I offered my opinion for an alternative: Set up interviews with the instructor and the parents and students. Make it about what was learned and find out readiness qualitatively. -- This was soundly rejected by OBJECTIVE 4.  (There is a corollary that has something to do with high stakes only being measured by matching or muliple choice but I'll let that one slide).

We reviewed. It was straight test prep. I needed a shower afterward.

We tested. it was painful. Many student failed. That was fair; the system had failed them.

I began to inform parents that despite a year of instruction that had objectives other than preparation for the high-stakes exam and other than religious instruction in general, that their students would need to prepare for remediation. And all of the excuses that were told to me were repeated. They were then given to the Director of Catechesis. And he listened. Each excuse that was given was a legitimate reason to waive the high stakes.

OBJECTIVE 6 (DIRECTOR OF CATECHESIS) The course is to teach as much as possible given the circumstances and encourage reflection on readiness. But ultimately, parents will choose and conflict will be avoided.

Suddenly the high-stakes exam was a no-stakes exam. I felt frustrated. That was a week of test-prep and a week of testing (not to mention, student stress, parent conversations, and grading) that could have been better spent on walking through a service or learning how to make an Examen of Conscience. The Director attempted to assuage me by encourgaing me to explain to parents that, while it was their decision, they should really take the results of the test to heart and choose to send student to remediation. Of the 23 students, one set of parents chose to have their eight year old daughter stay in Communion for one year -- and she had passed the test.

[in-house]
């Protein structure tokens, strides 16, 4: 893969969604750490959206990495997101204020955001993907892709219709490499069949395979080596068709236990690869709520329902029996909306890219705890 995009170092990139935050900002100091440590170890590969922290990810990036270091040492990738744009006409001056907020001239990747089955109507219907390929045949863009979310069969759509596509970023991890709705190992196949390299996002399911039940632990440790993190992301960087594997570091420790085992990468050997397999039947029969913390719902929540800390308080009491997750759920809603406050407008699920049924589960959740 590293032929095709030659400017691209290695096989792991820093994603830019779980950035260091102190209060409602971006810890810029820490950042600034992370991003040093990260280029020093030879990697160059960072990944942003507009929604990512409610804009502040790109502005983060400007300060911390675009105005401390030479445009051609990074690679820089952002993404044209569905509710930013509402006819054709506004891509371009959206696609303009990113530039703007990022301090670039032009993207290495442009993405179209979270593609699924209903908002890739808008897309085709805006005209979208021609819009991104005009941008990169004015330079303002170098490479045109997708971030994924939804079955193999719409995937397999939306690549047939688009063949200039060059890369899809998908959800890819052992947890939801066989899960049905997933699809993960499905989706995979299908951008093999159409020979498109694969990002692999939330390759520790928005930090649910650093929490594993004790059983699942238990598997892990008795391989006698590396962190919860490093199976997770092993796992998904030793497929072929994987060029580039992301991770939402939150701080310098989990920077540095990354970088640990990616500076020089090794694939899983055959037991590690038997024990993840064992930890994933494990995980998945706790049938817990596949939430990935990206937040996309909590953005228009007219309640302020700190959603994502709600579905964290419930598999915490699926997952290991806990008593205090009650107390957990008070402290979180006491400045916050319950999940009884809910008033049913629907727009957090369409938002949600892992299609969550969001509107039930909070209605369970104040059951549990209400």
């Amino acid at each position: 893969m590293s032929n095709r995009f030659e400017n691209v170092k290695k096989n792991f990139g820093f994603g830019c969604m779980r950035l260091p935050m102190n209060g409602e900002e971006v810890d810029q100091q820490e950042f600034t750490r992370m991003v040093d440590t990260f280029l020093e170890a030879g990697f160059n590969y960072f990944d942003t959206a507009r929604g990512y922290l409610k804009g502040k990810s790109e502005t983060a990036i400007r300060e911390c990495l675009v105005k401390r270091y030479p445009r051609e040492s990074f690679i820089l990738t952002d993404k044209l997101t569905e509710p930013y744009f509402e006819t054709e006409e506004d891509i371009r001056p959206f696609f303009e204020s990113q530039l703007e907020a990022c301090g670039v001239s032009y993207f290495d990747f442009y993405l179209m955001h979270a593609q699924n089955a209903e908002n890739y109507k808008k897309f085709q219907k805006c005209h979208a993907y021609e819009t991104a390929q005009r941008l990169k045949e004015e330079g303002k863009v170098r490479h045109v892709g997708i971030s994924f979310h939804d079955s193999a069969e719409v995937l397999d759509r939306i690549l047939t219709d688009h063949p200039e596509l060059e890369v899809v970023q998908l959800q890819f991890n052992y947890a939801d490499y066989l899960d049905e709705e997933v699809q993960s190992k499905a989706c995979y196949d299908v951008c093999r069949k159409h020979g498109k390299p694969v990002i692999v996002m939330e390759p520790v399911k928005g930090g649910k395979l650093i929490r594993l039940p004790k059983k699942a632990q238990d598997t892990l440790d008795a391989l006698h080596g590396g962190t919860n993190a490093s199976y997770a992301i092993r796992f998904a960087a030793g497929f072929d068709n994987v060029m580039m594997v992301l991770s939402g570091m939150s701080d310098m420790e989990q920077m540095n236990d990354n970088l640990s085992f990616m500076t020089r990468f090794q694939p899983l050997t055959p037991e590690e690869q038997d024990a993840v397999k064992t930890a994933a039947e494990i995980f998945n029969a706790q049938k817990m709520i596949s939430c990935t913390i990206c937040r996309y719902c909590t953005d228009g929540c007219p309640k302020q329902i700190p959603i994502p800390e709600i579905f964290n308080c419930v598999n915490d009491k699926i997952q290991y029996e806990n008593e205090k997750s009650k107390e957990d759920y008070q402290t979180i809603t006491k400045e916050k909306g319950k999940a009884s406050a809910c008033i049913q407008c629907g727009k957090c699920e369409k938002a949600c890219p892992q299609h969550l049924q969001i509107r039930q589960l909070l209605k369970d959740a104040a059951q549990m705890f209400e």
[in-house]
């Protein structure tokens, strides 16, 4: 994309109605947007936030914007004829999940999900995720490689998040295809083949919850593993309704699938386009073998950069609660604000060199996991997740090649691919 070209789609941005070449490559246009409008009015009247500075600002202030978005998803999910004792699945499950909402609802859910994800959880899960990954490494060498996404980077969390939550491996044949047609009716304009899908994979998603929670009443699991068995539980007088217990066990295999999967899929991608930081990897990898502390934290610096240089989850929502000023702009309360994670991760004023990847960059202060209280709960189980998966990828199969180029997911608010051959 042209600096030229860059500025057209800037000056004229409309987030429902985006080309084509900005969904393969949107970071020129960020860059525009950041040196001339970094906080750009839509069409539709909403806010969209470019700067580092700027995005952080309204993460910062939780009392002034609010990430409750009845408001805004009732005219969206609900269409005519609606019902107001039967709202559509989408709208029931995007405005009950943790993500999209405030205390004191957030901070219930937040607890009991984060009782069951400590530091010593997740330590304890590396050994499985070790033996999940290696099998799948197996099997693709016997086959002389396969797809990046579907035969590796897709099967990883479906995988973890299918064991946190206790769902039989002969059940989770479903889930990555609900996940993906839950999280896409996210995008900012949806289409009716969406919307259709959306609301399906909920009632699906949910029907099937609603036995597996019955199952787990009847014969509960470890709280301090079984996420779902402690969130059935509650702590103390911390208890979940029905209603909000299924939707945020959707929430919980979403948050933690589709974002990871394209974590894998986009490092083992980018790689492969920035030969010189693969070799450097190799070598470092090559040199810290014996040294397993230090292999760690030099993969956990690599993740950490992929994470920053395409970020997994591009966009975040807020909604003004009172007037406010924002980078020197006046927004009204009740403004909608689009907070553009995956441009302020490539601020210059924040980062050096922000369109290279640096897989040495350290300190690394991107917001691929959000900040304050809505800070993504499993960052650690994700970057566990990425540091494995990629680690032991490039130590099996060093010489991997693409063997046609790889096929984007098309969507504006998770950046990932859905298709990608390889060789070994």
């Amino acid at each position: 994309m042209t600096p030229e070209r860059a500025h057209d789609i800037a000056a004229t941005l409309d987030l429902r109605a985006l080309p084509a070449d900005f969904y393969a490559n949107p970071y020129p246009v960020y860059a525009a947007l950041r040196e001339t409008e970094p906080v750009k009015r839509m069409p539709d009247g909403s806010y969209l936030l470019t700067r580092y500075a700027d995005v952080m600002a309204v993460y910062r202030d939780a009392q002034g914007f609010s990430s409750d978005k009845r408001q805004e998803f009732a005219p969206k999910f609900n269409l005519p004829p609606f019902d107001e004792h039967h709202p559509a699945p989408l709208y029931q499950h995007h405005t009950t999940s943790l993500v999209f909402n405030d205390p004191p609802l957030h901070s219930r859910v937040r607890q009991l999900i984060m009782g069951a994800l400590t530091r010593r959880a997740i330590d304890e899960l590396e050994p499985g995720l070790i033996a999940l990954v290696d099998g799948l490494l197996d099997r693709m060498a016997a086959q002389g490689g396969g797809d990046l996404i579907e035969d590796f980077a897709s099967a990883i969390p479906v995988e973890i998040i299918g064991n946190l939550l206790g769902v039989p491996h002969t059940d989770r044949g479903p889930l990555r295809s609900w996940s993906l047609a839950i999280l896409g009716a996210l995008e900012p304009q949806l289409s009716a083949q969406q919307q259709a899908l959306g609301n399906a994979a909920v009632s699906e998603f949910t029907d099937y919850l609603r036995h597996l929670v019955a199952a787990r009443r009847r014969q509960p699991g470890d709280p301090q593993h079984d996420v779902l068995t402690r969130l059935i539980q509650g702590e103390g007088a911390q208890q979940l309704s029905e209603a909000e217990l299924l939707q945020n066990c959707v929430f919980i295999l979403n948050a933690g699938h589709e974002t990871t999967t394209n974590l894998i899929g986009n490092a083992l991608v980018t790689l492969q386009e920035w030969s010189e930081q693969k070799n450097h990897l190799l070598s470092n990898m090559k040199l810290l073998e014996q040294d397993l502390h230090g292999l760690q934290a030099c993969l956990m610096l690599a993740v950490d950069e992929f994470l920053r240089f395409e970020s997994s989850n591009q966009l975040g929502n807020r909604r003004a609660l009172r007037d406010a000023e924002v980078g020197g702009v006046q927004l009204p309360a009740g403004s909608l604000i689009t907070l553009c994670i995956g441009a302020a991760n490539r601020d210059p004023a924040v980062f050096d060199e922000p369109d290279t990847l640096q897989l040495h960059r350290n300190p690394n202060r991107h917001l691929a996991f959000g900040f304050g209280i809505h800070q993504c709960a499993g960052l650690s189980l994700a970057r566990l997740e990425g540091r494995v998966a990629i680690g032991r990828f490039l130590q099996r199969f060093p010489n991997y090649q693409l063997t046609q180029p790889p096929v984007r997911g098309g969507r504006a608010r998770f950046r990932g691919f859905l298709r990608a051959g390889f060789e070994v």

Reflection: ...and the one in the middle


When we do professional development, whether it is integrating technology in our BYOT-laden classrooms or creating individualized projects for students, we always begin with "what is the learning objective?" This experience was a clear indication of a time when the learning objectives were not unclear, but stood in direct conflict with each other.

Psst...What is the answer to #6 "God is...?"
The mantra from non-educators in charge of educational oversight is that testing and standards are the answer to what ails education. But this educational microcosm is just an example of what is going on in the real world. High stakes tests are attempting to measure something using the methods that they have at hand. But big-box test companies, even the best of them, do not assess creativity, or critical thinking, or problem solving very well. There is no test to measure spiritual readiness to receive a sacrament.

But oh do we want one. Complete with data. And Graphs. With Lines that Trend Upward. For Free.


  • Trustees and superintendents want statistics that prove superiority and a job well done.
  • Legislators want a ranking list that does not show America at the bottom.
  • Parents want their children to be successful in life as a whole, starting with good grades.
  • Teachers want the students to learn and grow and to be appreciated and respected for that.

Everyone has good intentions. Everyone want success.

In the center of all of these competing desires and objectives is a class full of students. Some of them are learning. Some of them are struggling. All of them are filled with possibilities.

I sat down with one student after the testing was complete. His parent had decided that he would be taking his first Communion in a week. He had scored a 2 out of 26 on the first test. On a retake he did a little better. On any objective measure, he is not ready for this sacrament.

I asked, "What does Communion mean to you?"

His response, "This class? It's about God. and prayer. And having fun."

-- Great answer, but not anymore.